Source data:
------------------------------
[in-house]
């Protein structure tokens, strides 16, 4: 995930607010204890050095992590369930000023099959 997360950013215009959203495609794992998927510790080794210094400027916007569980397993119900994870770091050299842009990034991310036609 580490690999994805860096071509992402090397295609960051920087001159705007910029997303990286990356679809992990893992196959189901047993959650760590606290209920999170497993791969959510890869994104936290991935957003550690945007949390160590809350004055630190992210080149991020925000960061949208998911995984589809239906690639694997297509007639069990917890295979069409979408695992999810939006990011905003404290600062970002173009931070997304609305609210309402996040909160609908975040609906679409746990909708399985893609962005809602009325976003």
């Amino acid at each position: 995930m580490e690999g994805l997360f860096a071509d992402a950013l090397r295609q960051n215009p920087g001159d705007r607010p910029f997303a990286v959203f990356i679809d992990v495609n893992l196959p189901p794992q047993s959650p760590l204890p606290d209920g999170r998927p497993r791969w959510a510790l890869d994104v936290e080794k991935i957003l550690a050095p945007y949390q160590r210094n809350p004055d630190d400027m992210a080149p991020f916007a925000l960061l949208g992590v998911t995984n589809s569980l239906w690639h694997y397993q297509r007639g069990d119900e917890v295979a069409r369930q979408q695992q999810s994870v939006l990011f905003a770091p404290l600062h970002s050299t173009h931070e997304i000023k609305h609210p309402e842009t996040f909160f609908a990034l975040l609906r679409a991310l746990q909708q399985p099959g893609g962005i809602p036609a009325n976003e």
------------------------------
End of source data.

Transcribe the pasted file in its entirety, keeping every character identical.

[in-house]
């Protein structure tokens, strides 16, 4: 995930607010204890050095992590369930000023099959 997360950013215009959203495609794992998927510790080794210094400027916007569980397993119900994870770091050299842009990034991310036609 580490690999994805860096071509992402090397295609960051920087001159705007910029997303990286990356679809992990893992196959189901047993959650760590606290209920999170497993791969959510890869994104936290991935957003550690945007949390160590809350004055630190992210080149991020925000960061949208998911995984589809239906690639694997297509007639069990917890295979069409979408695992999810939006990011905003404290600062970002173009931070997304609305609210309402996040909160609908975040609906679409746990909708399985893609962005809602009325976003």
């Amino acid at each position: 995930m580490e690999g994805l997360f860096a071509d992402a950013l090397r295609q960051n215009p920087g001159d705007r607010p910029f997303a990286v959203f990356i679809d992990v495609n893992l196959p189901p794992q047993s959650p760590l204890p606290d209920g999170r998927p497993r791969w959510a510790l890869d994104v936290e080794k991935i957003l550690a050095p945007y949390q160590r210094n809350p004055d630190d400027m992210a080149p991020f916007a925000l960061l949208g992590v998911t995984n589809s569980l239906w690639h694997y397993q297509r007639g069990d119900e917890v295979a069409r369930q979408q695992q999810s994870v939006l990011f905003a770091p404290l600062h970002s050299t173009h931070e997304i000023k609305h609210p309402e842009t996040f909160f609908a990034l975040l609906r679409a991310l746990q909708q399985p099959g893609g962005i809602p036609a009325n976003e």